Dec. 9-12, 1998 Colmar, France
a rule, I'm pretty good with direction, keeping my bearings, and finding my way in strange
places. But there seemed to be something about Colmar that knocked out my internal
compass. I'm not sure if it was the maze-like labyrinth of streets, alleys, and
passageways, all that seemed to constantly turn one way, then another, never keeping in a
Or maybe it was the lack of rhyme or reason as
these lanes crossed one another, more often than not at very strange angles. Or it could
have been the fact that we can't walk more than a few feet in any given direction without
turning left, or turning right to explore a new sight or spectacle. Or that, even when we
do stand still, we turn in circles as we look up and all around us - staring at the
patterns of the half-timber supports, ornate windows, or funky rooflines of the
surrounding buildings. Whatever the reason, I find myself getting lost over and over again
- both literally and figuratively - in this little postage-stamp-sized city.
seemed as if someone is watching us with delight from above. Watching and mischievously
rearranging the walls of this half-timbered life-sized maze, as we fumble our way through
its passages. Each time that we plan to return to further explore a spot, shop window, or
café menu that we have rushed past earlier, our efforts seem to uncover a host of new,
undiscovered and fresh sights and sounds.
or maybe it's that we let ourselves get 'lost'. Lost in the enchanted atmosphere of this
pleasant little hamlet. Imagine a place that seems to be somewhere between the scene of an
operetta and an area of a Disney theme park, and you have a mental picture of Colmar. The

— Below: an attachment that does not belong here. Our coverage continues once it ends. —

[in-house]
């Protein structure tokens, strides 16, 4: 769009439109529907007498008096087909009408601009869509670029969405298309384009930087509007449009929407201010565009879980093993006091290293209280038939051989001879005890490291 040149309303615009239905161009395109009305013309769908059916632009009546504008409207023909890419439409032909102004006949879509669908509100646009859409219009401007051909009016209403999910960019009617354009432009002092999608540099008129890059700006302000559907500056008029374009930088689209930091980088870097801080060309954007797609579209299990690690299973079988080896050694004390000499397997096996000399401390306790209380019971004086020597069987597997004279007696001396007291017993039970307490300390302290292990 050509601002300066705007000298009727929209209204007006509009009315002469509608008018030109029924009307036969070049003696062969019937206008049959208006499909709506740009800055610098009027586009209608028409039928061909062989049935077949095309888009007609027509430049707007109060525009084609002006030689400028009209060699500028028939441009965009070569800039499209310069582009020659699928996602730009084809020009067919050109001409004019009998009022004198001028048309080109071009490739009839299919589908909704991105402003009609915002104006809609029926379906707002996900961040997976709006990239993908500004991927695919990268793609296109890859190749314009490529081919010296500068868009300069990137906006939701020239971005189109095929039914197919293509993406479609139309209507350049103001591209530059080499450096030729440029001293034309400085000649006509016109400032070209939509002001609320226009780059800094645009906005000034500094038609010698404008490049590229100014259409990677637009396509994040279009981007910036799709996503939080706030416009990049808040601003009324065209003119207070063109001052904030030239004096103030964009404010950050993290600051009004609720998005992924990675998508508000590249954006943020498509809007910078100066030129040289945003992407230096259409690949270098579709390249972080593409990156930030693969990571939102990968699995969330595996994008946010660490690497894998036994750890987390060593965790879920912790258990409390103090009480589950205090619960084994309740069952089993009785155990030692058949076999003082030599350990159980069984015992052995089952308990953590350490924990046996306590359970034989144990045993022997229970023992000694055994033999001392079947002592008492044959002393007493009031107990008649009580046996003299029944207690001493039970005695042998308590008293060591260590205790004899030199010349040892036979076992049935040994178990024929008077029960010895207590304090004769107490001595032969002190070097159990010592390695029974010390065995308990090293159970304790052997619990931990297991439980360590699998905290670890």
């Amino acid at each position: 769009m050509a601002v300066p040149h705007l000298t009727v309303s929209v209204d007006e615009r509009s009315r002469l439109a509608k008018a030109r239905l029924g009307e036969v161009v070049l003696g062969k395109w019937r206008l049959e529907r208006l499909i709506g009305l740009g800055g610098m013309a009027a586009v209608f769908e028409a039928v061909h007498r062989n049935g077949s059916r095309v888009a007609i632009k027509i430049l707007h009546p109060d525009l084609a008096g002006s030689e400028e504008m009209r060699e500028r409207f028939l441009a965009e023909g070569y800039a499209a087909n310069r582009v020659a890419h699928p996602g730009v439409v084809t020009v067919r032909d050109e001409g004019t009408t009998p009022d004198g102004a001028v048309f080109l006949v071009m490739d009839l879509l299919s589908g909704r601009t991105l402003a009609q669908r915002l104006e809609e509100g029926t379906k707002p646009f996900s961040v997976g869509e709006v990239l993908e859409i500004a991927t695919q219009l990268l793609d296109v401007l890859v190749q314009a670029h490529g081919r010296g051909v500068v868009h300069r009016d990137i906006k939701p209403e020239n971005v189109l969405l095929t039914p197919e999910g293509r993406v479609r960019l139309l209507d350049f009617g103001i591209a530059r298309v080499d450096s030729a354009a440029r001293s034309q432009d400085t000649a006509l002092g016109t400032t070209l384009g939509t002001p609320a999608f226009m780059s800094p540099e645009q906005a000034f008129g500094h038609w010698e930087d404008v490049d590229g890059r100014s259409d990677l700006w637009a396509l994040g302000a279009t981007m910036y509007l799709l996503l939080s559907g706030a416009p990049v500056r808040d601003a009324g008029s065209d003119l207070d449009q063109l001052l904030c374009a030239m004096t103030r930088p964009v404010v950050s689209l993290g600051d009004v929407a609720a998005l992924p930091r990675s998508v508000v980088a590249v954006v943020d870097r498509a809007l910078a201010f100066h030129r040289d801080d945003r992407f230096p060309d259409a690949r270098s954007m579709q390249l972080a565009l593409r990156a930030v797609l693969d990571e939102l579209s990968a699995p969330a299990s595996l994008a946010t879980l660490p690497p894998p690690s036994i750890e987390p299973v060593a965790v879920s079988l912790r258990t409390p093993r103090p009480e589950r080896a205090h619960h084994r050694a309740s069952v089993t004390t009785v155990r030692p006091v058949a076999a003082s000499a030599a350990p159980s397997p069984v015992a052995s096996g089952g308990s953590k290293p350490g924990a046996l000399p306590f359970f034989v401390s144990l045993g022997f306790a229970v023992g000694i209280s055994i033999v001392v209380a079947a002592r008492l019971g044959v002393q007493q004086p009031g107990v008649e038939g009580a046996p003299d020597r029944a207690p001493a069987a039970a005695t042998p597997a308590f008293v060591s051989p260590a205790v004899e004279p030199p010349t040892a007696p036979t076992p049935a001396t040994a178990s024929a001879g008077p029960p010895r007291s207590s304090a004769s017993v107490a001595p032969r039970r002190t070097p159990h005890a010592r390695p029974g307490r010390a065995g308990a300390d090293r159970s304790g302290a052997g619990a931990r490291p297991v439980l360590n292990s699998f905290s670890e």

French definitely have a knack for being both elegant and comfy at the same time. This
eastern French town of 65,000 is the epitome of this talent and is, if you will, very 'big
for its size' when it comes to art, culture, and cuisine, and yet decidedly small and
quaint with its friendliness and appearance.
sits snack-dab in the middle of the famous Alsace district (known world-wide for its
wines), just this side of Germany and Switzerland. The town's style of architecture, as a
reflection of its people and its culture, is uniquely original. Its interesting style
seems to stem from a deep confusion in the town's history, and thus, identity. The result
is a mix of the best from all three of the nearby influences - French, German, and Swiss.
Often caught in the middle of the fiercest of territorial struggles, this
small town has been pulled in opposite directions like a tiny rag doll for centuries.
While one arm is tugged by the French who think the Rhine River is the proper natural
border, the other arm is yanked just as hard by the Germans who feel just as strongly
about the Vosges Mountains. Tossed in with the half-timbered chalets and fancy French
townhouses, are the town's trademark ornate green and red tiled rooftops.
Ah yes, the green and red tiled rooftops. I seem to remember that it was then, upon
seeing them for the first time, that I became convinced Colmar was built as the most
perfect of venues for celebrating Christmas cheer. It simply had to be so, especially
It is nightfall that has this enchanted holiday
village truely come to life. The cobblestone streets brightly illuminated with tiny
twinkling bulbs; the Christmas trees laden with big shiny ornaments; the garland lined
windows adorned with lustrous bulbs, silky ribbons, and of course blinking lights. It may
be my imagination, but the pastel colored plaster of the half-timbered houses seems to
swell from the framing like soft ginger bread, just freshly plucked from the oven.
little booths lined up in rows, each selling a different bit of holiday merriment,
complete this festive scene. We lazily strolled by each one. Some with small toys. Others
with crafts of every sort, hand-painted ornaments, or glistening bulbs. There was one that
even offered a little tepid little refreshment to warm yours hands as well as your heart -
vin chaum - a steaming concoction made mostly with red wine. Delicious!!